Early Christmas Present

I'm sitting here at the Birmingham Airport (Alabama...not England)...after a 2-day whirlwind trip trip.  Everything has been canceled to Chicago...my main connection point.  Instead of giving up...I've booked a 1-way ticket to Kansas City, MO that arrives at 11PM.  The 3 hour drive to Des Moines will be interesting...but I'll be home.  I think the key to assuaging travel angst is to know that you're completely screwed early.  We found out that there's no choice, nothing, zero we can do at 5PM other than stay overnight.  Or if you're enterprising, you can head to the southwest desk and see what they have that gets you close enough to drive.

More to come.


Made it on the last flight out to Kansas City on Southwest that night.  Got a car to drive from KC to Des Moines 1-way.  Got home at 3AM.  Best darn night of sleep in years.

I need my Honda Air Taxi

I need to go to California for what will likely be a 4 hour meeting on the 3rd of November.  This will inevitably mean leaving on the 2nd, dealing with a connection, and the associated hassles now synonymous with air travel. 

The ticket on most normal airlines and most normal times is about $800-$1000 at this point from Des Moines to Ontario, CA.  (Southwest doesn't fly to DSM so let's forget for a moment that I could drive 2 hours to Omaha and get a reasonably priced ticket OK).

Is there any alternative out there for me that exists today...while I wait for my Honda Air Taxi service to evolve?  Can I hitch a ride on someone's jet just once here...I'll pay!  Is there a site out there that matches excess private jet capacity with folks like me begging for it? 

The Streets of Philadelphia

The picture below is the view from my room at the Ritz Carlton downtown Philadelphia.  I'm in town for a few days presenting at a conference.  As an infrequent visitor to this area of the country, I am always invigorated by the "buzz" and energy that comes from having big buildings, lots of people, and a million great restaurants in a small area.  I'll be more excited to get back to my wife, kids, and the pumpkin patches in Iowa...but for now, I'm enjoying the elitism.  I'll probably dine at The Capital Grille tonight and have an absinthe and a Padron 1964 at the Mahogany on Walnut Cigar Lounge.  By Wednesday, I'll be back to pork chops and apple sauce.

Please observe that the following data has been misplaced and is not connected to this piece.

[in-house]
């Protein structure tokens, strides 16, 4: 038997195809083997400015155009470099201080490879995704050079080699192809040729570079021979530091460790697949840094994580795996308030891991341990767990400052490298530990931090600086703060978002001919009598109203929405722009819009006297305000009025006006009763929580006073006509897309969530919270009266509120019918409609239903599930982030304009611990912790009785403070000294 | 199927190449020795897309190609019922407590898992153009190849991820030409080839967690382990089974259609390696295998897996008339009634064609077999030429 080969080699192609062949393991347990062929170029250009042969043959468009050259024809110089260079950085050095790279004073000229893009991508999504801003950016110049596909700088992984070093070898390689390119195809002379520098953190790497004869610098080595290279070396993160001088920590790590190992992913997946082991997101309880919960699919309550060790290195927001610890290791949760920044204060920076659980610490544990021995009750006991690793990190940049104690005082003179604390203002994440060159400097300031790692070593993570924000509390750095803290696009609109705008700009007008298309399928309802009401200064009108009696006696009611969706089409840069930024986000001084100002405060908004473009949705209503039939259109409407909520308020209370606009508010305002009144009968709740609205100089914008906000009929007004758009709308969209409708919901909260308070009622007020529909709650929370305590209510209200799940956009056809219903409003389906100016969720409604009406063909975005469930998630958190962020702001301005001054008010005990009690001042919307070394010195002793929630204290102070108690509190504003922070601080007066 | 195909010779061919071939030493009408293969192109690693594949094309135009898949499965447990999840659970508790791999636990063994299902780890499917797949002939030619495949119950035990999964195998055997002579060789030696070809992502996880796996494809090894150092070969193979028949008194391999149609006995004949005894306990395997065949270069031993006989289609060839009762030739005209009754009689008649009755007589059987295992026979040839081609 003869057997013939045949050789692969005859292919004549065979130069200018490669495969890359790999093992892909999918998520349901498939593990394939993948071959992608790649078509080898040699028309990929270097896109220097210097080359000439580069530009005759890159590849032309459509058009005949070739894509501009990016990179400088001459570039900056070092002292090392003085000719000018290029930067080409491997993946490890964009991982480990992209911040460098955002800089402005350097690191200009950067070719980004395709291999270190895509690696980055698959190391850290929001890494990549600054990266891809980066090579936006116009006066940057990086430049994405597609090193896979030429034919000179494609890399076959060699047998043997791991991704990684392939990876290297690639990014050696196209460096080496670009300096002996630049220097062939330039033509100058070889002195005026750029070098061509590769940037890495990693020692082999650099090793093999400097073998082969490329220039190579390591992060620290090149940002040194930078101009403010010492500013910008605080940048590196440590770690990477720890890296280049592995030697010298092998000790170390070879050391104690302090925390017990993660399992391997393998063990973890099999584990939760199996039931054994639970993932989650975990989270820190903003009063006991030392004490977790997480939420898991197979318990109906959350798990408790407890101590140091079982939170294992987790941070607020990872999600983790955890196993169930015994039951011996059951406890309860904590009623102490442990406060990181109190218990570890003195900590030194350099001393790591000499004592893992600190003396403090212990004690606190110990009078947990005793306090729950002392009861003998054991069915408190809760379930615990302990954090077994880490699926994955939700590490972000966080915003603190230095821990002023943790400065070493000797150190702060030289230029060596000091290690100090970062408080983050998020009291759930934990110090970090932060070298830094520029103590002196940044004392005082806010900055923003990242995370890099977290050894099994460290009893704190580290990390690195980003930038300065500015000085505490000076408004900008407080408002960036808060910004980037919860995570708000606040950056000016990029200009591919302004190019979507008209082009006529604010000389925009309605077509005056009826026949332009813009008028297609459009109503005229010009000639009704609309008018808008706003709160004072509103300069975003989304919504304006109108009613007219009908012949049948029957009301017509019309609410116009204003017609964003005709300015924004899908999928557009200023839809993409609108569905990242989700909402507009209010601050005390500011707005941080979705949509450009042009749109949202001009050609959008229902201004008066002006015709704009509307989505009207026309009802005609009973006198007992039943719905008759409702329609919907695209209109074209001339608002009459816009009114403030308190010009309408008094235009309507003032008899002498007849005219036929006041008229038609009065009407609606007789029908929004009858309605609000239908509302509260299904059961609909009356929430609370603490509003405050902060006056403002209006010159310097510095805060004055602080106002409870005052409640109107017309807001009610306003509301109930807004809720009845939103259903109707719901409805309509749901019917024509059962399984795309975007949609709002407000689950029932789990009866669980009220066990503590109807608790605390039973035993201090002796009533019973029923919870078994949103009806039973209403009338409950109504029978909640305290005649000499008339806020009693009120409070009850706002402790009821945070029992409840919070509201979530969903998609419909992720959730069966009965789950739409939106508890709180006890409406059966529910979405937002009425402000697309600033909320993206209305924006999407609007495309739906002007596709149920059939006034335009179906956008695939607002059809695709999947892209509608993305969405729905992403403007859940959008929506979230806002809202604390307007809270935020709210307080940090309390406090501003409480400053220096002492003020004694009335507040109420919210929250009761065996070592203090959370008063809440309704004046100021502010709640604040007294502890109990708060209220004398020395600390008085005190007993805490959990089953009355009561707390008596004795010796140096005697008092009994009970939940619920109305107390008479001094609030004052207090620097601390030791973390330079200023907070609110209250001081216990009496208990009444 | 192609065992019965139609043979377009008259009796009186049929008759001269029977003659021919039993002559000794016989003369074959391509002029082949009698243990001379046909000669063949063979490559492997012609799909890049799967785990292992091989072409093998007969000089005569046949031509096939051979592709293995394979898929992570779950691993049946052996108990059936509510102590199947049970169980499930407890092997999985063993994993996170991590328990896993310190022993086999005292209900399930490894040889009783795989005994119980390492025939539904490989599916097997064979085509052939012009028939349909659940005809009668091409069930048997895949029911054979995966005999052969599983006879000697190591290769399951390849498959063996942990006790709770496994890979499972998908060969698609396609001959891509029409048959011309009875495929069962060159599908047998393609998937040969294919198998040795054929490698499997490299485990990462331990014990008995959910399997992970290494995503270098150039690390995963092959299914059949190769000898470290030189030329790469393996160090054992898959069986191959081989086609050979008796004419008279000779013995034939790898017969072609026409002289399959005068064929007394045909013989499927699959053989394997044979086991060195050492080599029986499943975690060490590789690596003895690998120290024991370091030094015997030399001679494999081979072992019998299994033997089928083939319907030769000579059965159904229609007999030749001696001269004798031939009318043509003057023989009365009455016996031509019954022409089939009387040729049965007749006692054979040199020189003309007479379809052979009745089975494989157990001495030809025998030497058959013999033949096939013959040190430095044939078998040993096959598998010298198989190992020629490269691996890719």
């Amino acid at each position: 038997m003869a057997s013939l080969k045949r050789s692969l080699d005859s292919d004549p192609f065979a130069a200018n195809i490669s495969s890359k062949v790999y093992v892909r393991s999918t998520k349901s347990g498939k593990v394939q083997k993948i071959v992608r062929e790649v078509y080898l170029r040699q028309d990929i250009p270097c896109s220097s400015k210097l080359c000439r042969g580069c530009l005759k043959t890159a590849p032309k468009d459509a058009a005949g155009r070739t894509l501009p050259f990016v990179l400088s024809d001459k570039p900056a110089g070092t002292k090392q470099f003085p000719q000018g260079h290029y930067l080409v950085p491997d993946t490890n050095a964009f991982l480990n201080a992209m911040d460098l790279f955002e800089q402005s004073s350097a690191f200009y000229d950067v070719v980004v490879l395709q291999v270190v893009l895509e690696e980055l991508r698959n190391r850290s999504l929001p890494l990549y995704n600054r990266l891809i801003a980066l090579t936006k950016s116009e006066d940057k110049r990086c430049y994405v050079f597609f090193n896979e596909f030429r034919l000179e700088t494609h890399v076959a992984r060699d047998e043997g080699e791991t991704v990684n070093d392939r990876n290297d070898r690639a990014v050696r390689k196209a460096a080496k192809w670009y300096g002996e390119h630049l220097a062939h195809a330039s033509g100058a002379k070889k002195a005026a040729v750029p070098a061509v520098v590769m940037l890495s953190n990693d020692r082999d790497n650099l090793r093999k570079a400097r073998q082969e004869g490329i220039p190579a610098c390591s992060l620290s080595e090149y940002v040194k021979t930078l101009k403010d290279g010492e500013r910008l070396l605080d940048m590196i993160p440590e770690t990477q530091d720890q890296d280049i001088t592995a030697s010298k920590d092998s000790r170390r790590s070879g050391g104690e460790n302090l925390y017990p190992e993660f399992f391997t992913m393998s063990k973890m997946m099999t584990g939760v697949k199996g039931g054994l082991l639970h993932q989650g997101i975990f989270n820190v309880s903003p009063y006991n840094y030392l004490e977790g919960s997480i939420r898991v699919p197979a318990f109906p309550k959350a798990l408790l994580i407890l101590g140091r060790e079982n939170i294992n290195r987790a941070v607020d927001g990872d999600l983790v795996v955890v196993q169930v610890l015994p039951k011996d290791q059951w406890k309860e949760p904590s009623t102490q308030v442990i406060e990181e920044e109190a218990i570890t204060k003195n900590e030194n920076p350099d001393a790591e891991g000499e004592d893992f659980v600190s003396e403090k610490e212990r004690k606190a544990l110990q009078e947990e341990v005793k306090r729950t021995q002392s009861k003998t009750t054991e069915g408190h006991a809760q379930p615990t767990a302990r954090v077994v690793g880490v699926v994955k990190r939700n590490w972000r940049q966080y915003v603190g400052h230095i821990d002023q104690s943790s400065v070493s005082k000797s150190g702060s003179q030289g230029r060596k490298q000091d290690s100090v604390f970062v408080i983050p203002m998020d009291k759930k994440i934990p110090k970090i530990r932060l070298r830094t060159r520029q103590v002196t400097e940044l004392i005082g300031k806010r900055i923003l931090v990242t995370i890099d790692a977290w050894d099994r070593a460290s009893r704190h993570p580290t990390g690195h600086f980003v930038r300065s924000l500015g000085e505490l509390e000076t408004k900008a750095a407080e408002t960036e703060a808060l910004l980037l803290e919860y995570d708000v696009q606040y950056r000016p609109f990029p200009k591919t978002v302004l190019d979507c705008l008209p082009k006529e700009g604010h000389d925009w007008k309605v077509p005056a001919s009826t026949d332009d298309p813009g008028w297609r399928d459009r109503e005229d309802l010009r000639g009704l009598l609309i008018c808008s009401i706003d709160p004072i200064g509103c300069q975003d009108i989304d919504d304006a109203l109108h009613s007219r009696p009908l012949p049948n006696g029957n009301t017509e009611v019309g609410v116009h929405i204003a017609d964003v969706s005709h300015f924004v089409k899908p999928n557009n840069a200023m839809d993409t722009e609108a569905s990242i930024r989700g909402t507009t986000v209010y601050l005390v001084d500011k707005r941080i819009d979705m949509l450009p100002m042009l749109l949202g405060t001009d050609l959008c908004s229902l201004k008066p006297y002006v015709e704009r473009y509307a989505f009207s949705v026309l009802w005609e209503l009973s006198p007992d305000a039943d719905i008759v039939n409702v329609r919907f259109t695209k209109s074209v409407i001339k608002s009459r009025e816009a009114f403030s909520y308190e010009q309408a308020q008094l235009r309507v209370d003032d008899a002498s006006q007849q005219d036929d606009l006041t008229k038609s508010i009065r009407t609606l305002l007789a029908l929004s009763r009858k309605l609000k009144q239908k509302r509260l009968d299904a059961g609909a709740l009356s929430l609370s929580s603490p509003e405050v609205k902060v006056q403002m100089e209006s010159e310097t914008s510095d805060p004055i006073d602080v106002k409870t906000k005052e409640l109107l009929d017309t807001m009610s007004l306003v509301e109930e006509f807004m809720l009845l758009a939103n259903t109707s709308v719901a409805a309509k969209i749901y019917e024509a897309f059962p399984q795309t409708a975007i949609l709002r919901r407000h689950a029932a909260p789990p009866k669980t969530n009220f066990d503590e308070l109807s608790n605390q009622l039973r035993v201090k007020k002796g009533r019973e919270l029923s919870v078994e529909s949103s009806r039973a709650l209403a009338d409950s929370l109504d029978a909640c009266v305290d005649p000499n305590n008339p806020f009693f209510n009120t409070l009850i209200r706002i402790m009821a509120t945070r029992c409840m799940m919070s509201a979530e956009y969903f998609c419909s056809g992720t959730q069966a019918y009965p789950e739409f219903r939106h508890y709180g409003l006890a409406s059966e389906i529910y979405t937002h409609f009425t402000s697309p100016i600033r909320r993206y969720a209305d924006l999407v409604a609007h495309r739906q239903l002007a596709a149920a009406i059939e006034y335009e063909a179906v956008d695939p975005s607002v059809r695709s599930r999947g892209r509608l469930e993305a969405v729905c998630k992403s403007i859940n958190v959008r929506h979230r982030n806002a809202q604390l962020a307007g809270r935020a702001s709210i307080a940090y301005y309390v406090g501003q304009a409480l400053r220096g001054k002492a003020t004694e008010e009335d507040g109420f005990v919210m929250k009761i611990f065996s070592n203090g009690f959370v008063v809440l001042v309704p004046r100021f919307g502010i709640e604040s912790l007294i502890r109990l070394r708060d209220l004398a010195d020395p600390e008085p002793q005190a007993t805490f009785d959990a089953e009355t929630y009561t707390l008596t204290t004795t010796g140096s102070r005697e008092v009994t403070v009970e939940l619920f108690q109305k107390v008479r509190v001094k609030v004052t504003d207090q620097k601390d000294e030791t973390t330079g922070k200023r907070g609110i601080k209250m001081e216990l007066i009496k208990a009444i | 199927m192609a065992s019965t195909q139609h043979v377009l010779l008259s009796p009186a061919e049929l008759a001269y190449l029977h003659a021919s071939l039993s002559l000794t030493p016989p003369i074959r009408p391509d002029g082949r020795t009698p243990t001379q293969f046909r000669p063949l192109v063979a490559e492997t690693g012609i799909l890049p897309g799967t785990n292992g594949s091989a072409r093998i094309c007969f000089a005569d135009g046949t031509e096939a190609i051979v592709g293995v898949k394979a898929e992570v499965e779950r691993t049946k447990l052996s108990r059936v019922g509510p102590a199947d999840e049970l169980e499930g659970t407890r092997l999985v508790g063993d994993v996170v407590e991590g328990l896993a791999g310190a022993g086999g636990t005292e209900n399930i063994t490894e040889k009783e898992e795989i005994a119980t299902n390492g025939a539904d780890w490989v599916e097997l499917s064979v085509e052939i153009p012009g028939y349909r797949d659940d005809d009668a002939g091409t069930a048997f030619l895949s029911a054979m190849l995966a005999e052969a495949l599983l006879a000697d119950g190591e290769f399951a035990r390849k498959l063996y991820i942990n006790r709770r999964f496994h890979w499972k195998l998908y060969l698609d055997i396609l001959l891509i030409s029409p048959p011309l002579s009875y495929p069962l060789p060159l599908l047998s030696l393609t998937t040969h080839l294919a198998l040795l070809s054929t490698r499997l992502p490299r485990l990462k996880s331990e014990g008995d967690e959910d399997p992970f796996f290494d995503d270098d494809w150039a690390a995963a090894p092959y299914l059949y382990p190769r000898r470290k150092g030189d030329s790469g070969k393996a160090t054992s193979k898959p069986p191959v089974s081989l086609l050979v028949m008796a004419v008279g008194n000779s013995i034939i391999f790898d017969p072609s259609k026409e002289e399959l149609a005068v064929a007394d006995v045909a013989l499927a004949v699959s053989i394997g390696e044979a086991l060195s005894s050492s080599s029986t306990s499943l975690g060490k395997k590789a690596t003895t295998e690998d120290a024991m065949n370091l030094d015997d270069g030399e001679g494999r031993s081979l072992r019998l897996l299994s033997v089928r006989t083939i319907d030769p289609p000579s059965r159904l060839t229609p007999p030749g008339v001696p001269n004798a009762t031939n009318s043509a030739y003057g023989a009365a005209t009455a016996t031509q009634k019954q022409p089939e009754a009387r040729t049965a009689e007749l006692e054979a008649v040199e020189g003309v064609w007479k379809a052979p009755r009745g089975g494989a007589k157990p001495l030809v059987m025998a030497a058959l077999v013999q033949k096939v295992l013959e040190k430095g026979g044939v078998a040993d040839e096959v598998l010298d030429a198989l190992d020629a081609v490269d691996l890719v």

California Summer

I had forgotten how brown, hazy, and bleak it is in Southern CA during the roasting inland summer.  I'd compare it to the way Iowa looks in winter really (except for the haze).  I'd also forgotten about traffic at all hours and in all places.  I've slipped right back into the routine of listening to talk radio, checking the traffic reports to limit my pain.  My rage at California politics is back in full swing as I listen and seethe at the radio...wondering how this state will survive the massive (and always growing) strain that illegal immigration has put on its infrastructure. 

You can take the kid out of California....(you know the rest).

Iowa Is NOT Flat!

I formulated my grand strategy to ride in the U.S's most celebrated bike ride soon after moving to Iowa.  I'd get in shape, see the state that I now call home, and learn how to become comfortable in spandex biking shorts.  The ride is called RAGBRAI, the Register's Annual Great Bike Ride Across Iowa. 

Now in its 34th year, RAGBRAI attracts over 15k people from across the United States, and some from other countries.  I personally saw folks from the U.A.E, Italy, and from the most exotic of countries...Southern California.  RAGBRAI is really a melange of stimuli:  25% bike ride, 25% state fair, 25% camping trip, and 25% Mardi Gras.

The ride's route changes annually but it tends to cycle from Northern, to Central, to Southern Iowa.  It begins on the Western half of the state and moves Eastward every time.  The reasoning for this directional choice seems to be a belief (misbelief?) that prevailing winds are Eastward this time of year.  This year the route was through Central Iowa stopping in the town next door to mine.  This gave me an excuse (and probably a life saving one) to stop after the 3rd day versus going the full 7.   The idea is that towns host "stopping points" along the way...some mild some wild.  The big draw of pie and pork chops was not overblown in the media.  Every church and senior center in Iowa prepared delicious pies and a bevy of other food and goodies to keep riders right as rain.

This year, Lance Armstrong decided that he'd been wasting his time all those years by spending July in France.  He rode the last 4 days of RAGBRAI giving talks along the way as an advocate for cancer research spending.  He's committed to doing the entire ride next year and has hinted that he may bring along some celebrity friends.  Surely this will become the Sturgis of the cycling world.  Get ready for Lance-a-pa-looza.

Day 1
54 Miles:  Sergeant Bluff to Ida Grove (Map)